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Independent Pursuit of Physics

  1. Nov 3, 2009 #1
    I'm currently in the first year of my undergrad, and want to pursue Physics independently of the main Physics course.

    So I need to know what topics, AND IN WHAT ORDER, do I need to study to get a systematic knowledge of up to, say, Quantum Electrodynamics. (Undoubtedly this will take some time and I don't want to rush through it just for the sake of it.)

    As of now I have a good grasp of calculus-based classical mechanics (right now we're studying classical mechanics based on the least action principle using Lagrangians/Hamiltonians, etc.), BASIC knowledge of electromagnetism (EXCLUDING the formation and traveling of electromagnetic waves), and BASIC knowlegde of the special theory of relativity involving very elementary mathematical techniques (that is, the usual concepts of time dilation, length contraction, simultaneity, etc.).
    I do not yet know how special relativity arises from electromagnetism, or how to treat laws of electromagnetism taking special relativity into consideration.

    To reiterate, I want to know in what order should I cover various areas in Physics (as in Classical Mechanics, then Electromagnetism, then Sp Relativity, and so on...) to have a grasp of all topics up to QED.

    Thanks in advance.
     
  2. jcsd
  3. Nov 3, 2009 #2

    whs

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    Cover them at the same time. There is no right or wrong order. Afraid you will fail?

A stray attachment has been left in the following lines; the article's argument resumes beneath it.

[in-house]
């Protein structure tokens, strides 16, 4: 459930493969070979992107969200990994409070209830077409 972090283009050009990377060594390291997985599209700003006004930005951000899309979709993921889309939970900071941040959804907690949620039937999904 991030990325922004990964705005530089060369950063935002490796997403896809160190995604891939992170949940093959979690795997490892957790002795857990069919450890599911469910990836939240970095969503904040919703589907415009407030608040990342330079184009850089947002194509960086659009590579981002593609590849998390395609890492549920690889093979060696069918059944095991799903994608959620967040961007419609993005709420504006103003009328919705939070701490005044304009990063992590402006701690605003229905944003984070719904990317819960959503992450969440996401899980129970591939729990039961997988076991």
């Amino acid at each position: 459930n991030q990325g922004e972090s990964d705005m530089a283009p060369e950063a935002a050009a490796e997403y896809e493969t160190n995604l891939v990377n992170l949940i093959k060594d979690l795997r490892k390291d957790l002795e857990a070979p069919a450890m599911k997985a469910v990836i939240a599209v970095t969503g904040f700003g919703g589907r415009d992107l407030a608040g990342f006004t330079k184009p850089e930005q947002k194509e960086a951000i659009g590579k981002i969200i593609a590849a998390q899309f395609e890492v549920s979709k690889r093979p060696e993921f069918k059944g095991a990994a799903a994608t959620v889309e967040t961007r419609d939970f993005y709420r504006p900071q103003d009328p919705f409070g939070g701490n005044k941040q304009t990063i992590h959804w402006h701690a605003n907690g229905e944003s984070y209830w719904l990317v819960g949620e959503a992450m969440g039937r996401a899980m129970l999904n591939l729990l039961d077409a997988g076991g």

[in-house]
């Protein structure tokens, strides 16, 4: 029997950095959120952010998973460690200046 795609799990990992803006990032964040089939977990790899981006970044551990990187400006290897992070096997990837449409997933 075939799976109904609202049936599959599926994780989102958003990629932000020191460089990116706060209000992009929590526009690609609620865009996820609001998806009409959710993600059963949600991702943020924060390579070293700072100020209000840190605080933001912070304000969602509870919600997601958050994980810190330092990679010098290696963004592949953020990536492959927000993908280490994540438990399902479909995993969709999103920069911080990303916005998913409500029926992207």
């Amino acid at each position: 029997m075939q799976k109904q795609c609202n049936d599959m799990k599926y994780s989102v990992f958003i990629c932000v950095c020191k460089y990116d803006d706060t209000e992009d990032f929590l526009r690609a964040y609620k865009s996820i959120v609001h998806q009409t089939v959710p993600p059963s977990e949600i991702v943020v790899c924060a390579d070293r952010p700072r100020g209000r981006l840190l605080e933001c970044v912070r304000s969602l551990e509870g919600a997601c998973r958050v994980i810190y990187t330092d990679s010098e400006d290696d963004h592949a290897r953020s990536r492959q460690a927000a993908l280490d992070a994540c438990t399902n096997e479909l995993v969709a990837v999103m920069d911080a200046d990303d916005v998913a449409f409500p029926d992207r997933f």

Are you one of those that reads the complete guide to winning a video game before you play it?
     
  4. Nov 3, 2009 #3
    Point taken, but this is different. It's just that before starting any topic, I'd want to be familiar with the pre-requites. But it's exactly those prerequisites that are difficult to spot, even on the net.
    Not that I intend to take shortcuts, certainly I'll get to know as I progress through the Physics course, but this is the kind of info I need to get a headstart on my own ahead of all that...

    Edit : BTW I hate walkthroughs.
     
  5. Nov 3, 2009 #4

    jtbell

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    Staff: Mentor

    Some of them can be done in parallel, some are better done in sequence. Does your university publish a list of courses that includes the required or recommended prerequisites for each one?
     
  6. Nov 3, 2009 #5
    Is there a physics minor you can do? Why not go for the major?
     
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